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Farmers to Families program wraps up in county

by WILL LANGHORNE
The Western News | June 4, 2021 7:00 AM

Lincoln County Food Box Distribution Program volunteers wrapped up their final meal giveaway last week after a year of helping locals weather the pandemic and the associated economic crisis.

During the latest iteration of the program, which ran from Feb. 11 to May 27, Roxanna Escudero, program organizer, said the group gave away 34,560 pounds of food each week to Libby and Troy residents. While Escudero has heard rumors of another federal program providing produce boxes for distribution later this summer, she isn’t holding out much hope.

Since the start of the pandemic, the food giveaways have provided a safety net for many Lincoln County residents. Last year, volunteers served roughly 1,456 families each week during distribution events.

At a giveaway in October, Ada Westlake, a Libby resident who had recently suffered a heart attack, said she depended on the meals to make it through the month. Debbie Switzer, who picked up meals for the Western Montana Mental Health Center, said the distributions were a lifeline for many patients struggling with mental illness.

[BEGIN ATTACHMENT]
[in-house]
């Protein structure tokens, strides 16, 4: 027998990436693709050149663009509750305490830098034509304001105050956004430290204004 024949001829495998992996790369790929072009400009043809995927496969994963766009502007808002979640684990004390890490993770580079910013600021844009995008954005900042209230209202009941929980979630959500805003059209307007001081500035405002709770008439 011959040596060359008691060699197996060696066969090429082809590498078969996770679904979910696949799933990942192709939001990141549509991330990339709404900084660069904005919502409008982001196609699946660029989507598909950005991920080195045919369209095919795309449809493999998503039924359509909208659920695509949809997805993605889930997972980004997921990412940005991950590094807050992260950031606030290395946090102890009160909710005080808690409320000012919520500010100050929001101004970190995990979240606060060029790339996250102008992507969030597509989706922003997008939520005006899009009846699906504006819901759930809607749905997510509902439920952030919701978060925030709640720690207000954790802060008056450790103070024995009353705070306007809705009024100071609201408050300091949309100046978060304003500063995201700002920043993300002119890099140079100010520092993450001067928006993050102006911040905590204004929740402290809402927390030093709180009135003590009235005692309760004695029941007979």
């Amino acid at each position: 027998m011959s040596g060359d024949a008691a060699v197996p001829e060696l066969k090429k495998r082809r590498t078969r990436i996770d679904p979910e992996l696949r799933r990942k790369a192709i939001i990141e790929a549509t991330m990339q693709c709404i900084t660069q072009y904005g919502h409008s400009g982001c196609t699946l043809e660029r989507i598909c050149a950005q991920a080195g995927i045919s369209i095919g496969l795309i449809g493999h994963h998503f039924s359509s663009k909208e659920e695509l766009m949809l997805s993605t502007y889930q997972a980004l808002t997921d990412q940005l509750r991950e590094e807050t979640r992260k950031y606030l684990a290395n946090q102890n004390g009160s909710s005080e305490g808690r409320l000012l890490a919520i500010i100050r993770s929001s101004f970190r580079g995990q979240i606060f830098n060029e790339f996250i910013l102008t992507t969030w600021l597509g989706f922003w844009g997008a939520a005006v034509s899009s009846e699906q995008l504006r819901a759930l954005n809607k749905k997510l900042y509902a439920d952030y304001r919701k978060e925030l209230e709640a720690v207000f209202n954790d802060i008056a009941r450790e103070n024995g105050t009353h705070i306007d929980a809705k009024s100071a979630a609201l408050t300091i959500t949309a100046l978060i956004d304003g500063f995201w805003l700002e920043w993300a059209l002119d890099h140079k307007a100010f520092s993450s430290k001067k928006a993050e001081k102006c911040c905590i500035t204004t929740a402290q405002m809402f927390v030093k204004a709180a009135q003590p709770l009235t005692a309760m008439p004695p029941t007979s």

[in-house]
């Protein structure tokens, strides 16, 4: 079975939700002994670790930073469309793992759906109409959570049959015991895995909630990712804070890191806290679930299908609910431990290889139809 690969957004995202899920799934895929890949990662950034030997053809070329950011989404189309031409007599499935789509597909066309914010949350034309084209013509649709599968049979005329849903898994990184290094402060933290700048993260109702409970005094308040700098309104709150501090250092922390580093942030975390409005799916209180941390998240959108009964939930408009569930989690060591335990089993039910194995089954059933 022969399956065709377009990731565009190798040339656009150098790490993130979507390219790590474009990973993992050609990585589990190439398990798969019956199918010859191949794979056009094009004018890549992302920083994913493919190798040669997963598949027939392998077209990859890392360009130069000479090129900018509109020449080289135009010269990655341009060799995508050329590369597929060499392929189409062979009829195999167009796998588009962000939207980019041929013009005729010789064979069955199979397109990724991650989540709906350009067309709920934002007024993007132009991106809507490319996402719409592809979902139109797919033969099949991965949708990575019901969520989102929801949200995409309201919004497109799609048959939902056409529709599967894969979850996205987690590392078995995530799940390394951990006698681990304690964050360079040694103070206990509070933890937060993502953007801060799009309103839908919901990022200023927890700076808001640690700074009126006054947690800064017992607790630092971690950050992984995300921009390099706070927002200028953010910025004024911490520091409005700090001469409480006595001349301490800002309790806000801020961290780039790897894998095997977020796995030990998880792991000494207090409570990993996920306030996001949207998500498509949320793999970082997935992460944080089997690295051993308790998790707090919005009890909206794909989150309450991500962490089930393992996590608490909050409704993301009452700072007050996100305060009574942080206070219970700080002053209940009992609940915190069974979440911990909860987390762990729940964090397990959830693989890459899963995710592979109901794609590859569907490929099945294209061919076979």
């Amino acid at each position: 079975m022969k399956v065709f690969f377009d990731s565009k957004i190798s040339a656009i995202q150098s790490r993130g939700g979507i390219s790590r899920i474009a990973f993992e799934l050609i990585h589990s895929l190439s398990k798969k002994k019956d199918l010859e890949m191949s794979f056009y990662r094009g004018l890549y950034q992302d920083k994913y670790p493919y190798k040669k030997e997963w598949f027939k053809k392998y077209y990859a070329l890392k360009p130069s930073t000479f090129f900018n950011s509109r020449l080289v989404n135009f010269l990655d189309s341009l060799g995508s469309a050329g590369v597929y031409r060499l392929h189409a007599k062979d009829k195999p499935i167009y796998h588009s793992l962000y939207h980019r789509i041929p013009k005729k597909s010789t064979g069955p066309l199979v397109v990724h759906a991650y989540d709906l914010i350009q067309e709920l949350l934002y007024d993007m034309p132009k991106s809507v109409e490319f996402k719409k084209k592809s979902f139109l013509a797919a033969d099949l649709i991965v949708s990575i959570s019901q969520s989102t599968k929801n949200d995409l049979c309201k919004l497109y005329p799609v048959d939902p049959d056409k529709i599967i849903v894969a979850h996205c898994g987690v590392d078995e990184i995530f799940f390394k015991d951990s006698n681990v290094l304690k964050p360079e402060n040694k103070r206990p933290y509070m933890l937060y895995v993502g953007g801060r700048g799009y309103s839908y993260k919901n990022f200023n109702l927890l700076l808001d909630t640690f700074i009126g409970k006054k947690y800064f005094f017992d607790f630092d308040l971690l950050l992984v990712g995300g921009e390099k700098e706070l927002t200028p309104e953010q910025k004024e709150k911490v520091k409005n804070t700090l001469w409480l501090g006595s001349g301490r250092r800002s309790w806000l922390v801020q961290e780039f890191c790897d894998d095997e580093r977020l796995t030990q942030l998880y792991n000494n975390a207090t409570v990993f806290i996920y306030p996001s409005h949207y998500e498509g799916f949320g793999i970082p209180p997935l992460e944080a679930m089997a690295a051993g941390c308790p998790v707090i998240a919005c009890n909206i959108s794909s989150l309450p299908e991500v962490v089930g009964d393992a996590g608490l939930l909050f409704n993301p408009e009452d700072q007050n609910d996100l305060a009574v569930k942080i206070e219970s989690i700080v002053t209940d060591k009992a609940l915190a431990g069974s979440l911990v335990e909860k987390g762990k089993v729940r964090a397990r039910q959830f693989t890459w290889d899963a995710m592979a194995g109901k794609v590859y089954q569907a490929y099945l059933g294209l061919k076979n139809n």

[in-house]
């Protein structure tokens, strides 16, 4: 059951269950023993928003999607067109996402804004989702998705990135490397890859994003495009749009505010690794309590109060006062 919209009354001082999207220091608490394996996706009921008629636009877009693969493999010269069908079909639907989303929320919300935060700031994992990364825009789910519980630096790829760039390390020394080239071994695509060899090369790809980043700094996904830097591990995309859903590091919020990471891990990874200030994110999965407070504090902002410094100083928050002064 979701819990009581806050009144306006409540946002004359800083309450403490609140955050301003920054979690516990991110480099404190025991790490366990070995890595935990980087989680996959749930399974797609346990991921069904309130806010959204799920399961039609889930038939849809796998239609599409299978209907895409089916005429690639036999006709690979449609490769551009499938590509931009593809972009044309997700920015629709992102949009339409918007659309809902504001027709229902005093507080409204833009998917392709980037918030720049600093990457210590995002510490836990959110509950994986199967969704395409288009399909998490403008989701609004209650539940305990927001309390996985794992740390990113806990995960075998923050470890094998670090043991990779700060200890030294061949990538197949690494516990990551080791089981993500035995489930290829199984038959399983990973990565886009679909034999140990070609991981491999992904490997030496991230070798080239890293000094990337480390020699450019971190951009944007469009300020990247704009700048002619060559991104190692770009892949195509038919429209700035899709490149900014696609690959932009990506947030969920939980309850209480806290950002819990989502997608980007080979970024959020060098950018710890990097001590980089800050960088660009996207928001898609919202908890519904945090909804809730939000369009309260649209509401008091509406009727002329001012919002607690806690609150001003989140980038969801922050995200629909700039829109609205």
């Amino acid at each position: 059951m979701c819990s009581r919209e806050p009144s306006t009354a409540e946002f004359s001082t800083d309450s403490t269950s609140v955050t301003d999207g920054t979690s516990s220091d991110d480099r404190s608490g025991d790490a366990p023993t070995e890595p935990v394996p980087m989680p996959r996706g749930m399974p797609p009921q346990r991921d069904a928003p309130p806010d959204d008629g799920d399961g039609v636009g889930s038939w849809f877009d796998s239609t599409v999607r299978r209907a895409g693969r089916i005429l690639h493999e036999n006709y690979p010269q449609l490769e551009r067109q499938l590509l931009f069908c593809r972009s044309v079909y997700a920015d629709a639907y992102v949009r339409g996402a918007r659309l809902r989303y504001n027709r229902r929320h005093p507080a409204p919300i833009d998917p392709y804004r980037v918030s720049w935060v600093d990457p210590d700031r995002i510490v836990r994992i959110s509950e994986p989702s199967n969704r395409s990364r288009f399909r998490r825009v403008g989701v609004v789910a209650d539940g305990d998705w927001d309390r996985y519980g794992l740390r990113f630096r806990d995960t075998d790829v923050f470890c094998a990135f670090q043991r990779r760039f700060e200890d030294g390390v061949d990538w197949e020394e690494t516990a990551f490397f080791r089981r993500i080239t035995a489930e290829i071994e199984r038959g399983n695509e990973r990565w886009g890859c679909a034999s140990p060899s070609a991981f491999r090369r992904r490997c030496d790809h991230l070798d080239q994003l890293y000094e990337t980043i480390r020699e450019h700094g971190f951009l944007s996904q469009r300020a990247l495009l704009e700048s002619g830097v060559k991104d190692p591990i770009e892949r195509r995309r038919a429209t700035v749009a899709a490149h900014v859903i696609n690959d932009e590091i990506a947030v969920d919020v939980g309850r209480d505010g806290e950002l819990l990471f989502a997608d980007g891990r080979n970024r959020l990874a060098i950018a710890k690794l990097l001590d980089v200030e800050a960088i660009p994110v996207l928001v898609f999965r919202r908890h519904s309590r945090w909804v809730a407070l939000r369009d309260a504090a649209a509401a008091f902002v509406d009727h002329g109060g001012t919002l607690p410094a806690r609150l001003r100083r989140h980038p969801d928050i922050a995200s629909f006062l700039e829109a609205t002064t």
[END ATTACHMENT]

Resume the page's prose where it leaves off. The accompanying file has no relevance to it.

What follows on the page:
As of April, Lincoln County had the third-highest unemployment rate in the state at 7.2 percent, according to the Montana Department of Labor and Industry.

The local program was a branch of a national distribution network set up by the U.S. Department of Agriculture in May of 2020. To help farmers and consumers manage the economic disruption brought on by the pandemic, officials set aside more than $6 billion over the past year to fund the Farmers to Families Food Box Program. The program worked by purchasing agricultural products and dispensing them through a partnership of regional and local distributors.

Since distribution began, USDA has delivered nearly 174 million boxes of fresh produce, milk, dairy and cooked meats, according to a May 28 press release from the department.

With the program wrapped up, Escudero said she would miss the chance to work with the other volunteers every week.

“Our volunteers were incredible,” she said. “I couldn’t have asked for better people to be a part of the program.”

To make the program possible, many volunteers took time off of work. Often they had to show up as early as 7 a.m. and occasionally worked as late as 5 p.m. Escudero noted that women comprised the majority of the group and the program relied heavily on help from senior volunteers.

Escudero said she planned to coordinate with Montana Food Bank Network in Missoula to see if Lincoln County could receive produce boxes later this summer.